Kids/Babies
Behind its cute smile, the Plobot teaches tykes to program

The idea of teaching young children about the nuances of programming logic is quickly becoming more commonly accepted. Doing so benefits all types of skills, from visualization to problem solving, and help children confront the challenges of a rapidly developing world.

The Plobot is another in a long line of completely physical programming toys created to help children explore the world of progamming world in a very tactile way. Created by NYU robotics professor Rudi Cossovich and ex-Google engineer Sean Purser-Haskell, does away with syntax and computer screens while still educating children about algorithms, loops, conditionals, and more. Command cards are core to the Plobot experience, with each representing a block of code. Kids can tap or swipe them on Plobot’s head to string them together and create a program the robot follows, with the play card serving as an execute function.

The Plobot’s base set of command cards is the foundation for controlling Plobot, while expansion sets let children experiment far more. This combines with stations, or small circular mats, to give the Plobot goals to travel to. Plobot can store up to 50 sequences for an impressive number of combinations. $79 gets backers a Plobot plus the base set of command cards, while $109 gets everything included in the base perk plus the expansion set of command cards. The Plobot is slated to ship in March 2017 should it raise $35,000 by November 24th, 2016.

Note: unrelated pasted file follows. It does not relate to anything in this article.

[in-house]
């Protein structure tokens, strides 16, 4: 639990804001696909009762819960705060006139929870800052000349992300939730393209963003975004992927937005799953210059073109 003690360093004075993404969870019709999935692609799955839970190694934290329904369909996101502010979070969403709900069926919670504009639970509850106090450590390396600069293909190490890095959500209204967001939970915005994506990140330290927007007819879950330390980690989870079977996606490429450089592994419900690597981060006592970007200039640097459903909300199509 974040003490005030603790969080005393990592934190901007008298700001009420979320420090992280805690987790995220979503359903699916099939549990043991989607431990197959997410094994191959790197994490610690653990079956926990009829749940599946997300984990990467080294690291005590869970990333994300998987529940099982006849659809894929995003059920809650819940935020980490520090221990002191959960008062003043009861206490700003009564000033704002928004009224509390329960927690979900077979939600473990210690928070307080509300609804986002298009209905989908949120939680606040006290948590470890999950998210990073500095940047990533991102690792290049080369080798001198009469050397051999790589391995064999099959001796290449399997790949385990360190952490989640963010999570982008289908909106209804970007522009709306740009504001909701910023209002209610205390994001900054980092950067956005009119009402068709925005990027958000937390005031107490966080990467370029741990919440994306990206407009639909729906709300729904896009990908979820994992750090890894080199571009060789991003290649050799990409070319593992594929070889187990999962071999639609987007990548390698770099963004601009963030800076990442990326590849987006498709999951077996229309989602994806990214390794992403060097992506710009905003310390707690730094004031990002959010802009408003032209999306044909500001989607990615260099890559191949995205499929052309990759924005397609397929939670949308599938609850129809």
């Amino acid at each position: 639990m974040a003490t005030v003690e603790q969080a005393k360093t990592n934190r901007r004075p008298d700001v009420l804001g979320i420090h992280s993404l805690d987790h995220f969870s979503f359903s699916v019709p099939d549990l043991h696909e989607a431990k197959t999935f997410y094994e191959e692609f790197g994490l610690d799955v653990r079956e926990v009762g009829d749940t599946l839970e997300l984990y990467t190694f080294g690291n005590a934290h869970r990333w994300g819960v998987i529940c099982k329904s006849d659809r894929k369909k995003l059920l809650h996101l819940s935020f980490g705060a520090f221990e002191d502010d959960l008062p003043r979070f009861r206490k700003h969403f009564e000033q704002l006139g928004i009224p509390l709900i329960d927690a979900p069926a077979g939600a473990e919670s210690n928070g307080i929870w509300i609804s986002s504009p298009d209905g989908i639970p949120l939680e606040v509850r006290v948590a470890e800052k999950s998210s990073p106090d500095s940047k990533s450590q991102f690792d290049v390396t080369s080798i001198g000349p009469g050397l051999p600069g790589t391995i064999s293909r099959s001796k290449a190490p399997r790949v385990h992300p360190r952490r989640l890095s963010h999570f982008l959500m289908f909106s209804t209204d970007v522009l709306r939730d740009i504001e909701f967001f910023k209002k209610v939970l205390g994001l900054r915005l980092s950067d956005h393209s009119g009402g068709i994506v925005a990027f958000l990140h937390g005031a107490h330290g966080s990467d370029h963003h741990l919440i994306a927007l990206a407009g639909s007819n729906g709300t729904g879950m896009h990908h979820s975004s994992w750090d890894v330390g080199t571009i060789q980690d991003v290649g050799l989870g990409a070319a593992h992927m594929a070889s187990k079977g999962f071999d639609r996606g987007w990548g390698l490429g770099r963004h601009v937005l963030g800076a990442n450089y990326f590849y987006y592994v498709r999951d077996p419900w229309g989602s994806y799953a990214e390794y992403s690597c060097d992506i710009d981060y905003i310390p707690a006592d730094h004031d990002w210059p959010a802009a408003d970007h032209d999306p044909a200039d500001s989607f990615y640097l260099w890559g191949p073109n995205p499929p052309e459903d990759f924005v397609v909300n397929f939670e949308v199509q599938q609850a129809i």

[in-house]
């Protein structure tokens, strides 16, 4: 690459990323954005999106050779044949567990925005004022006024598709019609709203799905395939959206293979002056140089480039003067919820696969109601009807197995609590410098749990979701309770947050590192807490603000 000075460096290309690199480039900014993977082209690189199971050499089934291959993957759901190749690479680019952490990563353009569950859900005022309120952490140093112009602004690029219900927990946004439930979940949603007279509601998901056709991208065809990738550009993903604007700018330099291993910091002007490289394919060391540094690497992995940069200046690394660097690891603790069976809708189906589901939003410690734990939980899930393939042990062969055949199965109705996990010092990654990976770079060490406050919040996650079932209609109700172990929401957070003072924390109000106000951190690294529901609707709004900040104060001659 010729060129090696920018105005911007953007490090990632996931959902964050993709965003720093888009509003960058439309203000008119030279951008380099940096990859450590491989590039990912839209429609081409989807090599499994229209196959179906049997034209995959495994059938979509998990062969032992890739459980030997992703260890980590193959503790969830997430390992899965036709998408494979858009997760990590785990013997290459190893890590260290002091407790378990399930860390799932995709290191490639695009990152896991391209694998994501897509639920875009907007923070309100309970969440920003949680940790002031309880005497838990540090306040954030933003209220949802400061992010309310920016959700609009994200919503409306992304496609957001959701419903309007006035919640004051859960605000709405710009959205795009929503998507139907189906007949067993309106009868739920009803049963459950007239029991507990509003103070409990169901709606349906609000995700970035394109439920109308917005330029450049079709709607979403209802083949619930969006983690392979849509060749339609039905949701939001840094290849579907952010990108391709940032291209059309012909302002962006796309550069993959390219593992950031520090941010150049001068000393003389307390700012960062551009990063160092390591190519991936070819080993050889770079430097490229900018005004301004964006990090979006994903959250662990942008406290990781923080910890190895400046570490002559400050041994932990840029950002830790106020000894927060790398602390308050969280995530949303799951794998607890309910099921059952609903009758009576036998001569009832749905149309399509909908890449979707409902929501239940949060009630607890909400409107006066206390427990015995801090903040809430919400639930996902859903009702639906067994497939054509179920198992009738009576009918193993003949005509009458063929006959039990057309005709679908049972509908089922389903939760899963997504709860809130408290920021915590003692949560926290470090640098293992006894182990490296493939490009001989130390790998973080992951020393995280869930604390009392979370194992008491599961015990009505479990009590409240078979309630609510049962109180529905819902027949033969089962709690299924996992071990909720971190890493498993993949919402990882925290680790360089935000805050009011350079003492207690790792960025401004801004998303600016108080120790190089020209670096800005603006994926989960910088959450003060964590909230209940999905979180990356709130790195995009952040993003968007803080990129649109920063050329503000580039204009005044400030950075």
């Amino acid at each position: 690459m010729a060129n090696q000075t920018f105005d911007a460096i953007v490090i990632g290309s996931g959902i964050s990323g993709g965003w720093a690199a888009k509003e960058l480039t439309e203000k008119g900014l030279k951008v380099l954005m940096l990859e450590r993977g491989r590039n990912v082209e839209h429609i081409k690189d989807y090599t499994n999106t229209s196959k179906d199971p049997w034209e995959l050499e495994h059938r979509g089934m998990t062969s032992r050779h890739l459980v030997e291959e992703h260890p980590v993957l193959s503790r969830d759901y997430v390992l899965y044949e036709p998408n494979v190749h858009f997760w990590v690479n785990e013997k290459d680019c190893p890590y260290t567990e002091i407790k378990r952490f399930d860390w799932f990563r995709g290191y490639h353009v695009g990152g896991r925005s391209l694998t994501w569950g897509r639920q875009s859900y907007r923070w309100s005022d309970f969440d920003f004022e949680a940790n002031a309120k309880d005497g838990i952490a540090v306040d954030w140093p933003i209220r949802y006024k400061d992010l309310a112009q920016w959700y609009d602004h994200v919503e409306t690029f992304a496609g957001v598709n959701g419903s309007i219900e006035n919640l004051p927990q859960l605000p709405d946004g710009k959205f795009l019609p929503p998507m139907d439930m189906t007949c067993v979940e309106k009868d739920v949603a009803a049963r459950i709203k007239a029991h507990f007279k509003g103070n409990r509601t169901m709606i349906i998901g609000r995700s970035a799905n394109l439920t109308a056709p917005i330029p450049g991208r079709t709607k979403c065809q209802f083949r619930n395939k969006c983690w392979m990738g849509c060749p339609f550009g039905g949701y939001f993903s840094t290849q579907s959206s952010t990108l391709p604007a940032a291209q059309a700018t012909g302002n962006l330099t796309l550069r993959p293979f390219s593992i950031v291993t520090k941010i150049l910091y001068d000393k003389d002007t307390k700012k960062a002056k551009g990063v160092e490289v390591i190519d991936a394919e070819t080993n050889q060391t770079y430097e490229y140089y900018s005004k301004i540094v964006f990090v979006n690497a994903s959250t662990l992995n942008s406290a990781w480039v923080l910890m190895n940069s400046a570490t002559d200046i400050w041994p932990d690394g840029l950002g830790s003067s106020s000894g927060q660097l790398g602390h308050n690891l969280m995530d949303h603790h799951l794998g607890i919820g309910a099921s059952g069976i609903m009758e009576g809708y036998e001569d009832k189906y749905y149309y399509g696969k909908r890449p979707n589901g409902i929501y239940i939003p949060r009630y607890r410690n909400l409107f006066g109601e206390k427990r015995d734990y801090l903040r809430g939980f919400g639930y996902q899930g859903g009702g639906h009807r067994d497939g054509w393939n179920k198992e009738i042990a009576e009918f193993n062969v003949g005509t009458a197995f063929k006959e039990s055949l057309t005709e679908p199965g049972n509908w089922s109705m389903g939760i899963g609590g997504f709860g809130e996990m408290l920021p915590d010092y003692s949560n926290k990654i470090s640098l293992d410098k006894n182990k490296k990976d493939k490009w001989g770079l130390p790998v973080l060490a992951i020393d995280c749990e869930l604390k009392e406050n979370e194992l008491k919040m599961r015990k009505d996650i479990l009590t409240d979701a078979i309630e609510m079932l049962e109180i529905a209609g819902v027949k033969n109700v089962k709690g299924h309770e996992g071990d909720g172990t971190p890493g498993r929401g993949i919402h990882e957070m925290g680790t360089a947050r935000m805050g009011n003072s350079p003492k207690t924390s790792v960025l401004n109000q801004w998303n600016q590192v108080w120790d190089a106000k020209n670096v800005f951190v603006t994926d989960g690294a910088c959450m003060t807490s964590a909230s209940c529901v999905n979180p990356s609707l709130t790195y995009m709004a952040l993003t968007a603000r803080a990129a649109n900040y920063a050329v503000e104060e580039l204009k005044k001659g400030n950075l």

The Plobot is an impressive product that makes physical the abstract world of programming. It has the potential for an overwhelming amount of possibility without the need for anything a traditional classroom would need, i.e. computers, greatly benefitting the still developing mind. The Montessori-inspired Cubetto is a bit simpler in its scope, but doesn’t require reading skills to use, giving it a leg up for even younger children. For a little more of a challenge post-Plobot, take a look at the Codie to get into some slightly more advanced, but still early, robotics concepts.